I first encountered Camac Energy (CAK) a few years ago when the company seemed to be in a death spiral with a lack of strategy and direction. The company owned several offshore Nigerian oil wells and some gas blocks in China, but didn't seem to have a focus. While the company was engaged in energy exploration, geographically the company didn't seemed to be focused. Since then it has sold off the Chinese blocks and focused on energy exploration in Africa.
I previously wrote about CAK just after their 2Q13 results were released, and the company had contracted for a drill rig to come in and drill additional wells. Due to circumstances out of its control, the movement of the drilling rig was delayed until September 9th when drilling began. Since then, the company seems to be on track with increasing value for shareholders and bringing in additional revenues.
Latest press release
CAK released the following on October 16th 2013, providing an update to its drilling operations:
HOUSTON, TX -- (Marketwired) -- 10/16/13 -- CAMAC Energy, Inc. (NYSE MKT: CAK) today announced it has been informed by Allied Energy PLC ("Allied") of preliminary results from the Oyo-7 well in OML 120 offshore Nigeria. The results exceed internal pre-drill expectations. Oyo-7 commenced drilling operations on September 9, 2013. Based on logging while drilling ("LWD") data, the well encountered gross oil pay of 133 feet (net oil pay of 115 feet) and gross gas pay of 103 feet (net gas pay of 93 feet) in the gas cap from the currently producing Pliocene reservoir, with excellent reservoir quality. The top of the reservoir was penetrated at 5,564 feet. The well is currently drilling to the planned total depth of 8,038 feet and is expected to penetrate the deep Miocene secondary objective.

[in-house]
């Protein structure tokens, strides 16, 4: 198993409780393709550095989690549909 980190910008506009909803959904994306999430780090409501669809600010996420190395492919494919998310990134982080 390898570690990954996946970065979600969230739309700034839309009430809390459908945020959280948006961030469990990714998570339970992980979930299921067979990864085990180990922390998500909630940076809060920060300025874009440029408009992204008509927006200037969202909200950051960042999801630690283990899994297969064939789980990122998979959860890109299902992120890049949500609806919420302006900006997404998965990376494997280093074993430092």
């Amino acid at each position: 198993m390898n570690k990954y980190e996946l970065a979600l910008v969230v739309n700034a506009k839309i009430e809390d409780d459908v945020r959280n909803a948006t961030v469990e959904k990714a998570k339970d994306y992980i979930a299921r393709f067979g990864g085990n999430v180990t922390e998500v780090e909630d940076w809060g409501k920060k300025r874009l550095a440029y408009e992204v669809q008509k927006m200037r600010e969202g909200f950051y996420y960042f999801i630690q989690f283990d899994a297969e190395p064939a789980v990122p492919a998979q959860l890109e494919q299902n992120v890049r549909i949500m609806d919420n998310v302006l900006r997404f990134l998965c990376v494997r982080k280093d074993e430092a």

"We are highly encouraged by these preliminary net pay results in the Pliocene reservoir, which is the primary objective of the well," said Dr. Kase Lawal, Chairman and CEO of CAMAC Energy. "Not only have we confirmed net oil pay results that exceed our internal expectations, but a smaller than expected gas column was also penetrated. As a result, we expect improved oil production from the horizontal section. I am proud of the technical teams at both Allied Energy and CAMAC Energy for our successful drilling operations, and look forward to updating shareholders as we complete drilling and evaluation of the deep Miocene reservoir."
For those unfamiliar with the technical aspects of drilling for oil, it is hard to understand the significance of this release, but the following picture may help understanding where the company is:
The drill rig sits in about 350 meters of water, and drilled down 5,564 ft to the top of the Pliocene reservoir. The rig first encountered the gas cap, with 103 ft of gross gas, and 93 ft of that being recoverable. Oyo intends to reinject the gas back into the well to help with the recovery of the oil. The Pliocene reservoir measured 133 ft thick based on the logging while drilling data, with 115 ft being recoverable, or an 86% recovery rate. The rig will continue to drill down to the Miocene reservoir, which the company expects to encounter in another 2,238 ft, or a total of 8,038 ft.
The benefit of continuing to drill is tapping two different oil reservoirs with the same well, killing two birds with one stone. Once all the economically recoverable oil is pulled from the Pliocene reservoir, the company can then continue to recover oil from the Miocene reservoir.
The Oyo field is currently producing around 2,000 bopd from the Oyo wells #5 and 6. But once Oyo #7 comes on line, another 7,000 bopd is expected to be added to the recovery. After the well is finished, CAK will then move the rig to drill Oyo #8, which is also expected to produce 7,000 bopd.
What is coming in the next 12 months
In the next few months, we should see several press releases that will boost shareholder value: